Easing what are known to be agonising symptoms does not change the final outcome of the disease, however.

In using complementary medicine my aim is to prolong life through healing.

The very good results seen in my patients in recent years confirm that my efforts have indeed been worthwhile.

It is certain that only a complex treatment programme using complementary medicine can produce the desired results.

For me, the one unalterable fact is that the first stage of care following diagnosis of a carcinoma must be based on surgery, chemotherapy or radiotherapy. After this, complementary medicine should be used appropriately as a prophylactic measure to prevent the cancer returning.

From the point of view of patients the clinical objective must lie in combining the use of conventional and complementary medicine. Only by getting away from overly scientific methods, where conventional cancer treatment focuses too much on diagnostic imaging techniques and tumour marker tests, will we see an improvement in survival rates.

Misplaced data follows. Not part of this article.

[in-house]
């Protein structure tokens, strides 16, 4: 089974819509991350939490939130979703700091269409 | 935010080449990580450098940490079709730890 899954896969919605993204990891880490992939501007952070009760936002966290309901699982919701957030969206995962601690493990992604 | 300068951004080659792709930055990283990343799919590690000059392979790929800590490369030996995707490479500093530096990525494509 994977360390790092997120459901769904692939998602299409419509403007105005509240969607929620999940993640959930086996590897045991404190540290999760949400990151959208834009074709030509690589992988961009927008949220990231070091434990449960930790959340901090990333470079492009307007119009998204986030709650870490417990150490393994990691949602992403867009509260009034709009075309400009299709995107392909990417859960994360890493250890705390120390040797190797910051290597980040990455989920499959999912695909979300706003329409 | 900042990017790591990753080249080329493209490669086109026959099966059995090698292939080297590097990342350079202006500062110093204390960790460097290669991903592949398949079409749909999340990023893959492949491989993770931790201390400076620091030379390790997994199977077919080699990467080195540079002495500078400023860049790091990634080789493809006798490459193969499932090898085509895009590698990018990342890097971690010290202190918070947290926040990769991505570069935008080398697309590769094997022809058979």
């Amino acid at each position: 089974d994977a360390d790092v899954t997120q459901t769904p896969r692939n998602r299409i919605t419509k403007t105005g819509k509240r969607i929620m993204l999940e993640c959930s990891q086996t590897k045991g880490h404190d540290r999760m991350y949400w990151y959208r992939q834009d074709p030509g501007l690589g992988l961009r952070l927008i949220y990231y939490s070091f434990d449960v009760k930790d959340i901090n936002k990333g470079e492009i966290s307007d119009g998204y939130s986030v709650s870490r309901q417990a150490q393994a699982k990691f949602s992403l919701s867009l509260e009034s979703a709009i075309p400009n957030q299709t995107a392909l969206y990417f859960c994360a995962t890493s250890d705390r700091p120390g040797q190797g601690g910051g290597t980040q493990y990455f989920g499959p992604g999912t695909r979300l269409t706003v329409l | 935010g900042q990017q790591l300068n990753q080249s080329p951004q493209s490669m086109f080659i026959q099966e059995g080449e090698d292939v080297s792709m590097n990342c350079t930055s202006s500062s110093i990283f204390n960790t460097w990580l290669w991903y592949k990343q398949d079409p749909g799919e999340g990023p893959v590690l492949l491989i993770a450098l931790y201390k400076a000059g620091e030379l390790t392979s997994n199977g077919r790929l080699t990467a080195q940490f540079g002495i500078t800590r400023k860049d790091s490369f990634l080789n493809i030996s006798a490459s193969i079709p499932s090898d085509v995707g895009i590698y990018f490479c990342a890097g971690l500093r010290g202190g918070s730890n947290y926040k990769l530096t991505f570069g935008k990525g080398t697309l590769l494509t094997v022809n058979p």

Almost all therapy measures in complementary medicine aim to activate the immune system. Based on new research in recent years, complementary medicine is now beginning to establish itself as the fourth pillar of therapy.

Immunological efficacy is seen in an increase in cytotoxic T lymphocytes and natural killer cells.

Biochemical studies, such as immune status or individual immune parameter testing, demonstrate that these assertions are correct.

Certain therapy strategies even develop a direct tumour cell­killing effect. This has been adequately documented for a number of years in oxygen­ozone therapy.